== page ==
Prioritizing Public Safety in South King County

Dear Neighbor,

My top priority this year continues to be ensuring people are safe and feel safe in our community – a concern that people in South King County are always sharing with me.

This month I had the opportunity to join local police department leaders at a public safety forum organized by the Seattle Southside Chamber.

My message was clear – the King County Council needs to do more to improve public safety, but we all have a role to play to help reduce crime.

The State Legislature makes the laws. City councilmembers oversee local police departments. Our elected Prosecutor makes charging decisions.  Elected judges make sentencing decisions. As a King County Councilmember, I have worked with our local Mayors to identify steps the King County Council, specifically, can take to improve public safety. As a result, I have fought for:

  • More funding for our courts to remove the backlog of cases so victims can receive justice.
  • More transparency and accountability from community-led diversion programs to make sure they are effective in moving people away from criminal activity.
  • Retention and hiring bonuses to ensure the King County Sheriff’s office has the deputies it needs to provide public safety responses.
  • :eeping more local city police on the streets by providing a location to book prisoners in the South end instead of having to drive them up to the Seattle jail.

Following the murder of George Floyd in 2020, the King County Council intensified efforts to better deliver police services in a more just and compassionate manner. We have been persistent and are beginning to see results:

  • We have secured independent investigation authority and subpoena power for our civilian Office of Law Enforcement Oversight.
  • We significantly increased the staff of the civilian Office of Law Enforcement Oversight so they have the resources to be more effective.
  • We have funded and are deploying body cameras on King County Sheriff’s deputies.
  • We have funded alternative response models in the Sheriff’s office—where mental health and substance abuse workers respond with or instead of law enforcement to some calls.

We also continue to invest nearly $100 million per year to address root causes of crime—particularly through the Best Starts for Kids program.  We likely spend more than any other regional government in the nation on addressing root causes.  These investments are critical but they don’t take away the need for police, courts and jails. We need both.

You can hear me talk more about public safety in this recent Community Conversations segment that I taped with with Tony Ventrella. You can watch our conversation here or below:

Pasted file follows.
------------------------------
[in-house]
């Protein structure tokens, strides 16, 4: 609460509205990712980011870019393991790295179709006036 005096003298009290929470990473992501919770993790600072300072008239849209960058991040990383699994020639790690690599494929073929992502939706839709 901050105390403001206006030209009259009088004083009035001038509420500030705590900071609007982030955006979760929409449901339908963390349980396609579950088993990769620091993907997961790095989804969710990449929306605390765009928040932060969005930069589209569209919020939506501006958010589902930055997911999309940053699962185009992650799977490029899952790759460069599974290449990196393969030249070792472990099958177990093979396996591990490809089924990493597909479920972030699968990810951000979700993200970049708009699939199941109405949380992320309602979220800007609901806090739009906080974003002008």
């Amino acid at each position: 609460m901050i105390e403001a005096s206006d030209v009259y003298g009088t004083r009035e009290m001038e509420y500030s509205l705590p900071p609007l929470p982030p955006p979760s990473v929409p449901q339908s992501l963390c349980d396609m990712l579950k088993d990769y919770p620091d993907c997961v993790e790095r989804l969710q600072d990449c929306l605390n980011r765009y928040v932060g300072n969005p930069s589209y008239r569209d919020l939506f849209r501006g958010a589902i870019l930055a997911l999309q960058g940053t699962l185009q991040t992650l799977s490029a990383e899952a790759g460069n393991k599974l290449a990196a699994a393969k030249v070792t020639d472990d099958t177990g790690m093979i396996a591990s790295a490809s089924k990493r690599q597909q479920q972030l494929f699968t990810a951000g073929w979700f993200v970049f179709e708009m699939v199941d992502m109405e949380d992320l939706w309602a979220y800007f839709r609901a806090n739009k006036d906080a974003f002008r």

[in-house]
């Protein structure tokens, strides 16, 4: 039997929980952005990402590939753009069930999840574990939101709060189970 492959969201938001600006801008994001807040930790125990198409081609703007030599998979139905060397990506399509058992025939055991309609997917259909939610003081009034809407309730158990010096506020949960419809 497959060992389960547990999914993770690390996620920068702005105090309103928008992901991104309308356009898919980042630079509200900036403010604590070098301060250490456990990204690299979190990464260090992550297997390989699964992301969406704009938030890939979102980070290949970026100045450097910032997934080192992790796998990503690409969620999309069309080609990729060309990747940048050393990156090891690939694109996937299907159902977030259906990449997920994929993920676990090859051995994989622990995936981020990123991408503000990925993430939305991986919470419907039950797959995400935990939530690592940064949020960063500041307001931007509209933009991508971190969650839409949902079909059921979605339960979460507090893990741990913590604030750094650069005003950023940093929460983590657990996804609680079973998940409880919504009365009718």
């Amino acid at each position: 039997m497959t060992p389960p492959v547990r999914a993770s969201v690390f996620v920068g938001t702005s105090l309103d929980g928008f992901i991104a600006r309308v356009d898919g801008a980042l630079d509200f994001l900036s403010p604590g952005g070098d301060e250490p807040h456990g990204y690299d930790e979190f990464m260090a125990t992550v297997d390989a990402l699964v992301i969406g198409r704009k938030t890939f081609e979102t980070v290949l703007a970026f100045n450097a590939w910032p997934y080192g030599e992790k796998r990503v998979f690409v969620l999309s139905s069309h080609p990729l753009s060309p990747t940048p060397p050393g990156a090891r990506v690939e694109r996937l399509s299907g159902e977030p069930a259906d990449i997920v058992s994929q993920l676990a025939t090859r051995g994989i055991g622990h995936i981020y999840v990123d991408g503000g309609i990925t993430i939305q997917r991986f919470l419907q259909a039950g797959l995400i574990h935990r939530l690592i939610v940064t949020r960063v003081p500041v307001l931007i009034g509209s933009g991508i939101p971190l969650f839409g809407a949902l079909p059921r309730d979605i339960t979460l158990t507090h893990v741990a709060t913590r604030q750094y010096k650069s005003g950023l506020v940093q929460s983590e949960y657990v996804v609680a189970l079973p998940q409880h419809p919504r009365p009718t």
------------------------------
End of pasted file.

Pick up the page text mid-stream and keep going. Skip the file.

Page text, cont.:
Community Conversations: Dave Upthegrove on Public Safety from King County TV on Vimeo.


Parks Levy Grants Now Open!

Our 2023 Request for Applications is now open!

King County Parks is now accepting applications for the following grant programs:

    • Aquatic Facilities
    • Parks Capital and Open Space 
    • Open Space – River Corridors
    • Healthy Communities and Parks Fund

Applications will be accepted through March 15, 2023! Visit kingcounty.gov/LevyGrants to view program details and apply. 

Parks Levy Grant Now Open

$25 Million in Grants to Assist with Economic Recovery

As part of the County’s COVID support in 2021, funding was provided to assist with economic recovery in our Black and Indigenous communities.  Organizations and businesses can now apply for grants in the following priority areas: health and wellness; economic stability and strengthening; housing; education; and power and capacity building.

Grant applications will close Tuesday, March 28, 2023, for the Capacity-building, General and Small Business grants. Physical Infrastructure grants will close on Tuesday, April 11, 2023.

More information can be found here.

Photo of a small business with an "Opening Soon" sign

Meet Benji!

Please meet the newest member of the team, Benji! Benji is a rescue from Burien C.A.R.E.S., a great South King County non-profit helping pets find their new furever home.

Benji is a terrier golden retriever mix and true to his breeds, he is high-energy and extremely loving. He’s made himself at home and continues to try to befriend our four-year-old cat, Dobby.

Although Benji joined the family a few months ago, Dobby was not pleased and refused to be in the same room with him until about Valentine’s Day, but look at them now!

If you or your loved ones are in search of a new furry companion, check out Burien C.A.R.E.S. or King County’s own Regional Animal Licensing & Services (RALS) which has a great pet adoption program with dogs, cats, guinea pigs, rabbits, and even ducks looking for their forever homes.

During the month of March, adopt an adult dog from RASKC for just $50 – a savings of 50% or more off the regular fee. This adoption fee includes a King County pet license (if applicable), initial veterinary exam including vaccinations, spay/neuter surgery, and microchipping.

Benji and Dobby!

As always, I value your thoughts, ideas, and input. Please feel welcome to contact me via email at Dave.Upthegrove@kingcounty.gov.

You can watch Council meetings via livestream on the Council’s website or on KCTV channel 22. We take general public comment on the 4th Tuesday of every month.

To learn more about testifying before Council go to:




Dave Upthegrove

King County Councilmember
District 5